Tuesday, May 3, 2016

The Maple Hill Hop 131

Maple Hill Hop

Welcome to 
The Maple Hill Hop.
This is a hop for folks who love the outdoors.
Feel free to post about anything that's going on
in your neck of the woods,
no matter the season.
(Please share only outdoor posts.)
*Grab the button above to link back to Maple Hill 101.*

We're taking a look today at how our garden has changed.
Since moving to Central Florida in 2005,
the gardening bug has really hit.
Here is how our yard transformed through the years.  


One of the first changes we made 
was to incorporate rain barrels into our backyard landscape.
Since this picture was taken, 
we've added another barrel here,
as well as moving our front yard barrel 
to the other side of this screened porch in the backyard.
Our HOA does not permit them in the front of the house.
These wonderful vessels keep much of the garden sustained,
especially between all-too-infrequent rainstorms.


Plants were added a little at a time.
Classes through the local Extension Center were attended regularly.
Learning about natives and Florida-friendly plants
has been so helpful.
Our garden is drought-tolerant, needs no fertilizing,
and requires no covering up when winter freezes hit.

native grass


At one point, we added this pathway with stones I found on Craig's List.
The curves really grew on me.
It made it so much easier to push a cart or wheelbarrow
from the backyard to the front.


A few walkways were added through the back bed.
Looking at this picture, 
I can't believe how big the pine to the right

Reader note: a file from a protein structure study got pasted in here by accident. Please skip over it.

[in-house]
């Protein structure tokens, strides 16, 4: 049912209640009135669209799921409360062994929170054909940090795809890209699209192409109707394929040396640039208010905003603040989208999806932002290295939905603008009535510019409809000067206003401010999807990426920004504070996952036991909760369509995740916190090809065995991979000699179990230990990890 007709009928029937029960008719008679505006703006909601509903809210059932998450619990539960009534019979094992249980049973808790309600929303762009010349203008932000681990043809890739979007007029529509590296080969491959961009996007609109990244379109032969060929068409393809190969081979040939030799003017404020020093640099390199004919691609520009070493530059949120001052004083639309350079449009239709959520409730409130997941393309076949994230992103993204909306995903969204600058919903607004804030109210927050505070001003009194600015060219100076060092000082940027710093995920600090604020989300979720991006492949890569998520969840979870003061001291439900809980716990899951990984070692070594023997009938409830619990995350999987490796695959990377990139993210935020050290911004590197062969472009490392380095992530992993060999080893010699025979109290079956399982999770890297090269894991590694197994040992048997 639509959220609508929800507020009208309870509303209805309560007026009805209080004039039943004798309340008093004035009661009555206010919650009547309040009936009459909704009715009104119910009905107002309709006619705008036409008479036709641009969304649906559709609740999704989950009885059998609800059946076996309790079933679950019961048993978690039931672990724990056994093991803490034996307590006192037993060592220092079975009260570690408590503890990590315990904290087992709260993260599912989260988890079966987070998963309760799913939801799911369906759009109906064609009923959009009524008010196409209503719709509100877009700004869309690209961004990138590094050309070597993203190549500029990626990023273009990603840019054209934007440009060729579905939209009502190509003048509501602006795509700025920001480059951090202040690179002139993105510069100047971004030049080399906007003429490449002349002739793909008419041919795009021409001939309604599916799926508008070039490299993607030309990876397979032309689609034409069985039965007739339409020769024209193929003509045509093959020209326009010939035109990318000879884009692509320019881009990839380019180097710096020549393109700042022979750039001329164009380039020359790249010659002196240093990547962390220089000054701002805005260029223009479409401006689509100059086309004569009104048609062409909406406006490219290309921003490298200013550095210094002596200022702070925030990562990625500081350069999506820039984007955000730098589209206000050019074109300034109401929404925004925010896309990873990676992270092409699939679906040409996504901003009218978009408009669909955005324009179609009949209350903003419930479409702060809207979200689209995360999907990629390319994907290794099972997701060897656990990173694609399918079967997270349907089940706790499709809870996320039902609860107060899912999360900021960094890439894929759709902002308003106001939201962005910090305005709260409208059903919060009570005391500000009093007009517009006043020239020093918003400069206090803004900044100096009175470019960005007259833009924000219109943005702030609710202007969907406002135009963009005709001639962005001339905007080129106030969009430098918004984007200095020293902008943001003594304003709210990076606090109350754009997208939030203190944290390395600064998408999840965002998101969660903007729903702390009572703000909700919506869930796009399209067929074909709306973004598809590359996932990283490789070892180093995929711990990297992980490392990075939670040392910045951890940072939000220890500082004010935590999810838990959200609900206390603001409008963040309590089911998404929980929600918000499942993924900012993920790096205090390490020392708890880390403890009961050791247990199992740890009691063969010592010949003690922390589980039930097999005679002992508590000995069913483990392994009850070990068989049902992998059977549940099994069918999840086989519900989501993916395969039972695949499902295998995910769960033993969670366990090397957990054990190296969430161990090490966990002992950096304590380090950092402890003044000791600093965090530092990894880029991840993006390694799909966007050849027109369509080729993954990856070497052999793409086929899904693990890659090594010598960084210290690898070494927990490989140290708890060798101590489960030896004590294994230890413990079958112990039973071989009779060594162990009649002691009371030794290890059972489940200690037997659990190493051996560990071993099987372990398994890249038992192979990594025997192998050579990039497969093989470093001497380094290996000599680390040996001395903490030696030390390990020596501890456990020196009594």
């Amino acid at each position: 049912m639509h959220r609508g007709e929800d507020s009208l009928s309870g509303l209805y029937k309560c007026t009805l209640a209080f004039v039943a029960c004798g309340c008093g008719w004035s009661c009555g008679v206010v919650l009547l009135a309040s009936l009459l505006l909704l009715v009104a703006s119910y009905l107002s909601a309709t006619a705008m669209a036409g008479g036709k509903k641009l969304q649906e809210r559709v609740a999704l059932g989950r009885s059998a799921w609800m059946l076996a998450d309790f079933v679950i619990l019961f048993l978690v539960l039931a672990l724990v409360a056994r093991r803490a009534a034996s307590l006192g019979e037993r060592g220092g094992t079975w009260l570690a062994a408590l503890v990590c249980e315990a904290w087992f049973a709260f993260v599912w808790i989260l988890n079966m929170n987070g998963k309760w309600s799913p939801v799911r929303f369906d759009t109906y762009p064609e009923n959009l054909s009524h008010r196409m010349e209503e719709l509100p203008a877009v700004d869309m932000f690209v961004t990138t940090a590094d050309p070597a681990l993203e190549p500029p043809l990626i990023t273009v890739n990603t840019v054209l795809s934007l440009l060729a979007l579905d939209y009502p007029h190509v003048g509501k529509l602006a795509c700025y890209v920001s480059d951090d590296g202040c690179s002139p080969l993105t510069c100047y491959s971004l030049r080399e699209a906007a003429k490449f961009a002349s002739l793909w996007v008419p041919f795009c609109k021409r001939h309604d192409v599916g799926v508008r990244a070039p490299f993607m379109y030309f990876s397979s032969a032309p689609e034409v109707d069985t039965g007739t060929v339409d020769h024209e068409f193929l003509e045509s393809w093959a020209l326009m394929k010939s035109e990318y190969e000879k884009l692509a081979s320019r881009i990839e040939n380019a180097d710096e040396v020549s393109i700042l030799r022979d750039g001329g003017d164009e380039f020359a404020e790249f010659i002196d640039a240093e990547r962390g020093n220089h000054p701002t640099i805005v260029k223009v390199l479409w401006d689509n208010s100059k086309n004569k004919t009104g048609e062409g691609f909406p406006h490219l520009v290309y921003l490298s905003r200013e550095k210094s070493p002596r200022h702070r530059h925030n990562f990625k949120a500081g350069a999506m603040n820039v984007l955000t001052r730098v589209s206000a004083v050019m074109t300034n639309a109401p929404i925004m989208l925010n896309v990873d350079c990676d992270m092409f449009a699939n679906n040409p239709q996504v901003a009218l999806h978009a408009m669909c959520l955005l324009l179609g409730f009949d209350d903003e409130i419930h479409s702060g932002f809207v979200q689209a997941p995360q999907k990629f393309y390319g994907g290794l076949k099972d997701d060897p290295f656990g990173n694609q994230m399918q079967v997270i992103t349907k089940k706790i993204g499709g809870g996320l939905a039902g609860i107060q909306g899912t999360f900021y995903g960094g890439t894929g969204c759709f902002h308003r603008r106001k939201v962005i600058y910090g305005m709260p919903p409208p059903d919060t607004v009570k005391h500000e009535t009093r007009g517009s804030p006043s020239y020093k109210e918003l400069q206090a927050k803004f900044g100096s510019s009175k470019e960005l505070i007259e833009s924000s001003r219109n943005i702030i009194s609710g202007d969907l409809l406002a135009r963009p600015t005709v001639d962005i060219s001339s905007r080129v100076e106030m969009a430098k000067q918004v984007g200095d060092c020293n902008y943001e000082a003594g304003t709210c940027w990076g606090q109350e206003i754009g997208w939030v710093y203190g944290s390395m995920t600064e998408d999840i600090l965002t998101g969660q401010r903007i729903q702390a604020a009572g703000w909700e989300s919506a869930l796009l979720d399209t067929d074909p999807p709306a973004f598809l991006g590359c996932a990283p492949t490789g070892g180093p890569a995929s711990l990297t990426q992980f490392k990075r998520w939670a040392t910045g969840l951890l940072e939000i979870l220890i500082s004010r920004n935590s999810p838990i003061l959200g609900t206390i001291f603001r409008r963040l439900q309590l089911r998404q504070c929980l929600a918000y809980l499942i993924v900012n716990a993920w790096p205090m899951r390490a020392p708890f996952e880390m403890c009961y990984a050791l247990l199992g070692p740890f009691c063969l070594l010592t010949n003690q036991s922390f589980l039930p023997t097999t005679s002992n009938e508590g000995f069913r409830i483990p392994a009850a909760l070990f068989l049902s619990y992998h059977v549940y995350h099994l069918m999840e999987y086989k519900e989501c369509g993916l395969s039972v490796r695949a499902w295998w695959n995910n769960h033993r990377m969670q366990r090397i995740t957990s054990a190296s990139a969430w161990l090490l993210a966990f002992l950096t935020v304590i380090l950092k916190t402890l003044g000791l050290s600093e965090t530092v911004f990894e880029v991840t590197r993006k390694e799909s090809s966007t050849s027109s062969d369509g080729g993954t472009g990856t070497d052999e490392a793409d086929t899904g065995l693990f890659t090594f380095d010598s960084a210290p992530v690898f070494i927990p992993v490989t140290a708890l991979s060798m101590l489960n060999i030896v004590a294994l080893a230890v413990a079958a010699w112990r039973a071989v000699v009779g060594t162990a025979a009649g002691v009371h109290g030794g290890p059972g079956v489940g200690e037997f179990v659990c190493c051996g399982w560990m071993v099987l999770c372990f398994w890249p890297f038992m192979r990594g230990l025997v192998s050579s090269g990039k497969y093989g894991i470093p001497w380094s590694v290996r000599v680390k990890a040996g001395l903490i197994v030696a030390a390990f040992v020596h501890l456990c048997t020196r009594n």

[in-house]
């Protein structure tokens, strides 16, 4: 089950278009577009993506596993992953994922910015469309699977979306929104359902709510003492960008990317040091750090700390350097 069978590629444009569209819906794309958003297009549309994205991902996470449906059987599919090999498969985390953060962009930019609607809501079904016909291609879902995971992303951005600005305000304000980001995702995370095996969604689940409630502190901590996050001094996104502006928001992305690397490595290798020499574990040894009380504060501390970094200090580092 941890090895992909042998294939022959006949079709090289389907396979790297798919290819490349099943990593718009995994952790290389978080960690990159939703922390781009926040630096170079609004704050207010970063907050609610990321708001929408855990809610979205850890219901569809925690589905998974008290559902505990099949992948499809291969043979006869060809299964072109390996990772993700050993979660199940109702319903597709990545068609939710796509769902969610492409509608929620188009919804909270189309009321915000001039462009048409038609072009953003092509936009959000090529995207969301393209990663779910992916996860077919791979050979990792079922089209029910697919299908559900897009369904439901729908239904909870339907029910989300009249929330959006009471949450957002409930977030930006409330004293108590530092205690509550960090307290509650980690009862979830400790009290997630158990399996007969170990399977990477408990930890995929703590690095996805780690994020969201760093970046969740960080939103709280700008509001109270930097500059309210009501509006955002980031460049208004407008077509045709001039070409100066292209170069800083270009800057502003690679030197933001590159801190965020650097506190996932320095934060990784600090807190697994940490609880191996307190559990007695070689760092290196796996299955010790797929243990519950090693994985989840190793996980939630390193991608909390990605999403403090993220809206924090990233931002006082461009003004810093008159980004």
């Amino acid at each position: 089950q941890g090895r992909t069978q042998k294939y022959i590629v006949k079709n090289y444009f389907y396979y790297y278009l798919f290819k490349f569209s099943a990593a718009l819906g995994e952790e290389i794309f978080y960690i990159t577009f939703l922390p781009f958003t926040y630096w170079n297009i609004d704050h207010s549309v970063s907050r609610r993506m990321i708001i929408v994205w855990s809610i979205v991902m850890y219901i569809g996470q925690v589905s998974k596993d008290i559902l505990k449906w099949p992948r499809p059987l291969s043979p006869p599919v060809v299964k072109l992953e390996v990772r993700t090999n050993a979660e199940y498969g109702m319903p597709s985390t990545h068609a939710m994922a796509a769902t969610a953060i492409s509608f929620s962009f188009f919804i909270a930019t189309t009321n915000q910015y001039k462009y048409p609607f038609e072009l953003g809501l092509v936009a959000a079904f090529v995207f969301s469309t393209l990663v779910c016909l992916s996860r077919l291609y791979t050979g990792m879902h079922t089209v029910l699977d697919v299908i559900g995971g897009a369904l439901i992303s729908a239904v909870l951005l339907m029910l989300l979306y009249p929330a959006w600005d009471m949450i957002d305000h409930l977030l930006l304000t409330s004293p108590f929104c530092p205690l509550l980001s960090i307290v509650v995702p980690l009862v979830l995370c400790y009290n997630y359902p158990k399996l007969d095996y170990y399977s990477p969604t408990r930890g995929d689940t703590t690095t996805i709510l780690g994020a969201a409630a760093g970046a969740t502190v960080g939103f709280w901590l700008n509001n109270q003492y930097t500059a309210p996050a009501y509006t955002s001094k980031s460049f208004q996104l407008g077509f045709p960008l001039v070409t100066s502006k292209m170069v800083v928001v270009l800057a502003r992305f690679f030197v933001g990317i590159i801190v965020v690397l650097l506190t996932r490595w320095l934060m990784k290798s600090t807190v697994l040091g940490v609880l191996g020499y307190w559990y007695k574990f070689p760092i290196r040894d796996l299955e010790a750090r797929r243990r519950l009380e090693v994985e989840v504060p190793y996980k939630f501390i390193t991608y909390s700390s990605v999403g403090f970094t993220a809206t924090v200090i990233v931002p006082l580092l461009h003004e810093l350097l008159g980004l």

and the avocado tree to the left have grown!

This was originally our square-foot veggie bed.
Sitting right outside the screen porch,
it gave us good access from the kitchen.
It's been transformed many times
and we continue to maintain it now as a butterfly attractor.
We host several types of caterpillars and butterflies,
and are a certified monarch waystation
We have also begun to entice more birds into our yard
by providing plants that serve as food and shelter.


Here's how our garden looks today.
It's still a work in progress,
but it's filled out nicely.

The part I like best is that it's easy to enjoy
without a lot of care.
Most plants are cut back at least once a year,
more, if we are blessed with abundant rains.

 This is one of the areas being tweaked now.
More butterfly and bee-friendly plants are being added.
You can see that the plumbego next to the rain barrels
has done a good job of disguising them from neighbors.
It's a favorite hiding spot for birds, lizards, frogs
and the black snake that frequents our yard (totally harmless!).
This window allows us to study birds
that come to eat at the homemade feeder,
including sandhill cranes.
We get a close-up view of many bird species.

This shady area is next on the project list.
The majority of ferns have already been removed
and the pineapple plants will be redistributed.
We have a maple tree that I would love to transplant to this location,
as it would provide us ample privacy from neighbors.

It would go about here.
We don't have many mature trees
and I think it would be very happy with lots of room to grow.
I'm hoping to pick up some mammoth sunflower seeds soon,
and disperse them all through this bed.
It's just not summer without 'em!

This beautiful pine was given to us in a small pot
by neighbors who didn't want it in their yard.
Isn't it glorious?
It is so grand and rugged.
I'd be happy to have a yard full of them!

With each season, 
a new chance to learn and grow is available.
It's been a wonderful opportunity
for this nature-lover to get acquainted with her inner green thumb.
I still have miles to go in my learning,
but as long as the desire continues,
this gardener will keep workin' toward her personal Eden.

That's what's happening here.
What do you have goin' on?
HOP to it!



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